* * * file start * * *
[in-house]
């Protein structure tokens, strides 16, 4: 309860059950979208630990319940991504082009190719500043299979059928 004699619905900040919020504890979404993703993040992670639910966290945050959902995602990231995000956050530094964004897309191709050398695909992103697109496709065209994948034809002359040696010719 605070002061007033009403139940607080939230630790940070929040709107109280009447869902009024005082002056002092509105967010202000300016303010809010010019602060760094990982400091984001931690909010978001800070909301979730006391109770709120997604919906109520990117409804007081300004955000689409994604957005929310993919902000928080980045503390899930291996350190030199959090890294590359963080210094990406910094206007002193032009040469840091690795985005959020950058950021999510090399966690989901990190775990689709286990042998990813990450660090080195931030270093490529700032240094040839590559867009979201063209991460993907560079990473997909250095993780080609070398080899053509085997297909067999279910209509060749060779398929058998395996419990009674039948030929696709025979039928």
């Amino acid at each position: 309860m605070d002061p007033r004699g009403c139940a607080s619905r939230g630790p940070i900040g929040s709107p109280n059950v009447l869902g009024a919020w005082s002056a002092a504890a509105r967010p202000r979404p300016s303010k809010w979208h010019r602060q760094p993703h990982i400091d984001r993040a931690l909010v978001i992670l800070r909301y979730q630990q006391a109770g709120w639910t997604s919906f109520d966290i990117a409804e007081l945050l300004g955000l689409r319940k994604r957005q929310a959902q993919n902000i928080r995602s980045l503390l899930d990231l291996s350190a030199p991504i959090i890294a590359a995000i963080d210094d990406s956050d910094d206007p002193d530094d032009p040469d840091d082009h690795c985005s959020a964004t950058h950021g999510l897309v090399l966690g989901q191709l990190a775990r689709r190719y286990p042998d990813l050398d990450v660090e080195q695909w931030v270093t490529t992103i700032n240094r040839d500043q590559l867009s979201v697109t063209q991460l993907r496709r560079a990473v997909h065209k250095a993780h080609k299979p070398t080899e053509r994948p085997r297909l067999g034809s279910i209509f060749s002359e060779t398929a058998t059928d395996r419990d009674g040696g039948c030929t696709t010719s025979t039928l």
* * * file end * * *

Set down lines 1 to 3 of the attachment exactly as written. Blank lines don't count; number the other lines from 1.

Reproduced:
[in-house]
């Protein structure tokens, strides 16, 4: 309860059950979208630990319940991504082009190719500043299979059928 004699619905900040919020504890979404993703993040992670639910966290945050959902995602990231995000956050530094964004897309191709050398695909992103697109496709065209994948034809002359040696010719 605070002061007033009403139940607080939230630790940070929040709107109280009447869902009024005082002056002092509105967010202000300016303010809010010019602060760094990982400091984001931690909010978001800070909301979730006391109770709120997604919906109520990117409804007081300004955000689409994604957005929310993919902000928080980045503390899930291996350190030199959090890294590359963080210094990406910094206007002193032009040469840091690795985005959020950058950021999510090399966690989901990190775990689709286990042998990813990450660090080195931030270093490529700032240094040839590559867009979201063209991460993907560079990473997909250095993780080609070398080899053509085997297909067999279910209509060749060779398929058998395996419990009674039948030929696709025979039928």
């Amino acid at each position: 309860m605070d002061p007033r004699g009403c139940a607080s619905r939230g630790p940070i900040g929040s709107p109280n059950v009447l869902g009024a919020w005082s002056a002092a504890a509105r967010p202000r979404p300016s303010k809010w979208h010019r602060q760094p993703h990982i400091d984001r993040a931690l909010v978001i992670l800070r909301y979730q630990q006391a109770g709120w639910t997604s919906f109520d966290i990117a409804e007081l945050l300004g955000l689409r319940k994604r957005q929310a959902q993919n902000i928080r995602s980045l503390l899930d990231l291996s350190a030199p991504i959090i890294a590359a995000i963080d210094d990406s956050d910094d206007p002193d530094d032009p040469d840091d082009h690795c985005s959020a964004t950058h950021g999510l897309v090399l966690g989901q191709l990190a775990r689709r190719y286990p042998d990813l050398d990450v660090e080195q695909w931030v270093t490529t992103i700032n240094r040839d500043q590559l867009s979201v697109t063209q991460l993907r496709r560079a990473v997909h065209k250095a993780h080609k299979p070398t080899e053509r994948p085997r297909l067999g034809s279910i209509f060749s002359e060779t398929a058998t059928d395996r419990d009674g040696g039948c030929t696709t010719s025979t039928l």